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Chapter 1. Introduction > The Key to the Future: Managing Complexity and Rapidl... - Pg. 4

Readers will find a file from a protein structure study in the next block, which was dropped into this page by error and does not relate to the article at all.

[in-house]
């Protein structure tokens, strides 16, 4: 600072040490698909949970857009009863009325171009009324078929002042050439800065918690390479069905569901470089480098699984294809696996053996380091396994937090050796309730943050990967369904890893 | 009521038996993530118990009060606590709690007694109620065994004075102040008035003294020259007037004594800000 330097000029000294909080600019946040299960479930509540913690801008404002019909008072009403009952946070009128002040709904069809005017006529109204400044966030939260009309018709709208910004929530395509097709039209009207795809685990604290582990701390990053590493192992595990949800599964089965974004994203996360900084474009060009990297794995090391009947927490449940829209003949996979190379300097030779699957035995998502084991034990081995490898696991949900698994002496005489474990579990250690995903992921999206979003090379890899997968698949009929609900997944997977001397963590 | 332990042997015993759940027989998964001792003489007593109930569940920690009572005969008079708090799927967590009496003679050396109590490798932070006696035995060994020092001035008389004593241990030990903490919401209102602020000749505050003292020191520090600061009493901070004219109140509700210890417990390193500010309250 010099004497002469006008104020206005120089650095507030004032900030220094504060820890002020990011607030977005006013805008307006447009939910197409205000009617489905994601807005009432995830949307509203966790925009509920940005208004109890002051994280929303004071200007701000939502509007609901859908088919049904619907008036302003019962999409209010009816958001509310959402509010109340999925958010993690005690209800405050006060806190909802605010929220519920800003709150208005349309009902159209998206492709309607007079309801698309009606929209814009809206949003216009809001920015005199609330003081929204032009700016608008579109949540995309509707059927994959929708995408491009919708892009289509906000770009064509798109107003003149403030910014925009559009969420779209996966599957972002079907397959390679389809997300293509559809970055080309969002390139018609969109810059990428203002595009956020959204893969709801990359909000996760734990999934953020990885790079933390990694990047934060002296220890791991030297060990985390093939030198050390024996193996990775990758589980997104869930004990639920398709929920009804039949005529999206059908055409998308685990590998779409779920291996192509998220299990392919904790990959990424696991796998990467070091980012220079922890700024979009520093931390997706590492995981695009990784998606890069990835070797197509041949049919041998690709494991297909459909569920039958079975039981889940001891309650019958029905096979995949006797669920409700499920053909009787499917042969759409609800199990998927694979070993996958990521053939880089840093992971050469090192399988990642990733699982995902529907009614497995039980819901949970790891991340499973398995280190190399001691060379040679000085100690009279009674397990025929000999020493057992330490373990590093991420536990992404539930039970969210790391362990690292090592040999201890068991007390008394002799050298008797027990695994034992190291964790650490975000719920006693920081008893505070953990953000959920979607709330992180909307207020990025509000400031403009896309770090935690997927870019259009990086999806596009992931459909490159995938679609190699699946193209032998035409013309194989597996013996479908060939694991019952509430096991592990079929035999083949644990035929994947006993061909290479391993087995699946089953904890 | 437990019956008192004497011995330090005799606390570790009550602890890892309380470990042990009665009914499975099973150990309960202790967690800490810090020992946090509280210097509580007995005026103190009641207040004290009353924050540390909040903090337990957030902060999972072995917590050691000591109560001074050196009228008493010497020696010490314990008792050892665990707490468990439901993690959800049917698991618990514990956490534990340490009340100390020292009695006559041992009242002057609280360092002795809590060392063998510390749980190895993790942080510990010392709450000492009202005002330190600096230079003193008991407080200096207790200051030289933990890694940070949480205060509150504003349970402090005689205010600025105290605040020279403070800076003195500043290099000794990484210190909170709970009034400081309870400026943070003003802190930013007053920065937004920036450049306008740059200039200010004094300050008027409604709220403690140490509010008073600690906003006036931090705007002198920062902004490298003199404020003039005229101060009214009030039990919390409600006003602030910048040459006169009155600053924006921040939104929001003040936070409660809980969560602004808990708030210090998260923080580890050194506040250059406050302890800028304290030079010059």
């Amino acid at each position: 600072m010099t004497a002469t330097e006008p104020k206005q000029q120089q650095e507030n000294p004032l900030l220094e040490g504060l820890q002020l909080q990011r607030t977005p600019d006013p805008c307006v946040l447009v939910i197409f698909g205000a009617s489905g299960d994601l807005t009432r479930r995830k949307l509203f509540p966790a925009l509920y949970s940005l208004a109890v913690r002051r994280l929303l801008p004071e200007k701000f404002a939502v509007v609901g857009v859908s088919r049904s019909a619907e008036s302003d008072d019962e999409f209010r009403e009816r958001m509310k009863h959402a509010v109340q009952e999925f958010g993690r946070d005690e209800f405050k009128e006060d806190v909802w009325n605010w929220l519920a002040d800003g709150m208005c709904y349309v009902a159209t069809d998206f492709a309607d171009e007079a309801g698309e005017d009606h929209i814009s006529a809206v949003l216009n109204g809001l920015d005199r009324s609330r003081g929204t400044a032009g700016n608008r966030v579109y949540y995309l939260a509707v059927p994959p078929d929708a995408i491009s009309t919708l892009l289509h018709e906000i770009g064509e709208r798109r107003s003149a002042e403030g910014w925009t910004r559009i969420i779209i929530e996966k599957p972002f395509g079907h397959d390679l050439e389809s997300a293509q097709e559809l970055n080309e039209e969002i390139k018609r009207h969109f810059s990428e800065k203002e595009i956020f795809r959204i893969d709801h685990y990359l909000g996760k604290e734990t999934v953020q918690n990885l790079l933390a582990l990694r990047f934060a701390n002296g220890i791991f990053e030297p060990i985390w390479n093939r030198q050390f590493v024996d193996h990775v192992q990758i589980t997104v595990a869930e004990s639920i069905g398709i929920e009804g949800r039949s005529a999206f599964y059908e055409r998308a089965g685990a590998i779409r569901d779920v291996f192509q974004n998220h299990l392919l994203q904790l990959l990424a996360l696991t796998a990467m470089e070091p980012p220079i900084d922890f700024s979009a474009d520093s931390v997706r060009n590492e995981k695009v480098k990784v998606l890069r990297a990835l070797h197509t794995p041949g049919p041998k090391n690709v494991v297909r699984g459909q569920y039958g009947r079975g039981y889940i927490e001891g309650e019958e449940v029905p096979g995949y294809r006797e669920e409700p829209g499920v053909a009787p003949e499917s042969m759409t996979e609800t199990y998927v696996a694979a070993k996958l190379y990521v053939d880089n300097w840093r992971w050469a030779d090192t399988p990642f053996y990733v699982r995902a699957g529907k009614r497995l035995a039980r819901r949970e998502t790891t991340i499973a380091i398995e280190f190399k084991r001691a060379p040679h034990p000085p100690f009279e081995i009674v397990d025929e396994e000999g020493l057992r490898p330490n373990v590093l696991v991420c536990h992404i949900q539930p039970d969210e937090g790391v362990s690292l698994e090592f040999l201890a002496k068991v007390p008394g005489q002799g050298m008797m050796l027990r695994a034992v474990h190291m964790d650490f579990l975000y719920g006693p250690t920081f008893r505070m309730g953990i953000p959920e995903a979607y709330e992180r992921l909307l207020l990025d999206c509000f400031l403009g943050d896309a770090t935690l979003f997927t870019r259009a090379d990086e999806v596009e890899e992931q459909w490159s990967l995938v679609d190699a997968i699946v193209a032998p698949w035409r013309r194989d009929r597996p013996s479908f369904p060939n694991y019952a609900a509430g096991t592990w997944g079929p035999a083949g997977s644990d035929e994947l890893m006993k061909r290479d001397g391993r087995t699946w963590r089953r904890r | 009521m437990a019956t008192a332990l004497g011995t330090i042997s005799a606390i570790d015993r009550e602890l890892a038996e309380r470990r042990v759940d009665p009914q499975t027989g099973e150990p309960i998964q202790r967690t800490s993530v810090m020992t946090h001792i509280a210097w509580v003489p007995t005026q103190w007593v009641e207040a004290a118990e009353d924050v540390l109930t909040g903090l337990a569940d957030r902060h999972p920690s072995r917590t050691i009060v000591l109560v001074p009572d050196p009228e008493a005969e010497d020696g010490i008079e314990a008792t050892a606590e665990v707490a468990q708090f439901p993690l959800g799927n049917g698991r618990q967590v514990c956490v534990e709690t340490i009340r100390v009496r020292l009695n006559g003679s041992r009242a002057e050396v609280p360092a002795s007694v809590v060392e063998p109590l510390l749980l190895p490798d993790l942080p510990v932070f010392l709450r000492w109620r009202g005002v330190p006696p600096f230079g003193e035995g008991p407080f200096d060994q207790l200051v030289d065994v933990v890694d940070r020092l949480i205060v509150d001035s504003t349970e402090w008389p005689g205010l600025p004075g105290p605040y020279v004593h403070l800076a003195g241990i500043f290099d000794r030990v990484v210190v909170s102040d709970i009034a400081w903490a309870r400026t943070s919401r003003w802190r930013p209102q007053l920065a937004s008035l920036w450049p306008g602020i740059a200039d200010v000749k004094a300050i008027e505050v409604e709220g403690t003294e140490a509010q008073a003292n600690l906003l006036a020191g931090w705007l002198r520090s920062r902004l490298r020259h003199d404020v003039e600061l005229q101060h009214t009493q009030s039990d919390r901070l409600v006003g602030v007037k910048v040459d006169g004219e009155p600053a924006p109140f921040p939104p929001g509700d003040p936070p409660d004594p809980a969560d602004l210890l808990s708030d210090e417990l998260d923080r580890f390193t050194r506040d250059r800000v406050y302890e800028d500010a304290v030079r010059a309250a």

Introduction 4 Clearly, as software-intensive systems reach this scale and complexity, the problems of software production become significant. Producing such systems within budget and on time is problem enough. Designing a system so that it can easily evolve as the operating environment changes, as user requirements are modified, and as errors (which inevitably occur in such systems) come to light, makes this an even more difficult task. Yet these are the challenges faced by any organization involved with the development, deployment, maintenance, and evolution of software-intensive sys- tems. The Key to the Future: Managing Complexity and Rapidly Adapting to Change Organizations that deploy software-intensive systems face pressures from many sides in their ef- forts to improve the way they carry out their business activities. The biggest challenge they face is how to manage the complexity inherent in the systems they are deploying, while at the same time being able to rapidly adapt to change. This combination of complexity and change provides the greatest risk to successful system deployment. To investigate this challenge further, it is useful to examine the sources of both of these key ingre- dients: complexity and change. Managing Complexity To be successful, the systems being developed and deployed must meet a variety of requirements. The complexity of any software-intensive system naturally tends to increase as these requirements grow in quantity, diversity, and difficulty. While there has always been a range of complex systems being developed, the past few years has seen a marked increase in system complexity. The source of this complexity lies in at least four classes of requirements being placed upon them. Functional Requirements Software-intensive systems are being deployed in a much wider set of application domains than ever before. Increasingly, computer-based solutions are at the heart of innovative technology ap- proaches in domains as diverse as the aerospace, manufacturing, financial management, and en- tertainment industries. Each of these industries brings a range of new functional requirements to software developers, frequently pushing the boundaries of capabilities previously offered. Furthermore, as technologies evolve, whole new domains of business are opening up to take ad- vantage of them. One prime example is the impact that electronic commerce has had on the retail industry. As a result of technology improvements such as the Internet, completely new forms of trade between suppliers and users of retail goods are possible. This has resulted in significant changes to the requirements for many systems being developed for those industries. For example, order management systems must now be concerned with a variety of nontraditional means of order entry, payment, and delivery of retail goods for people making online orders over the Internet, mak- ing payment using electronic forms of cash, and allowing real-time tracking of delivery, inquiry, and order amendment.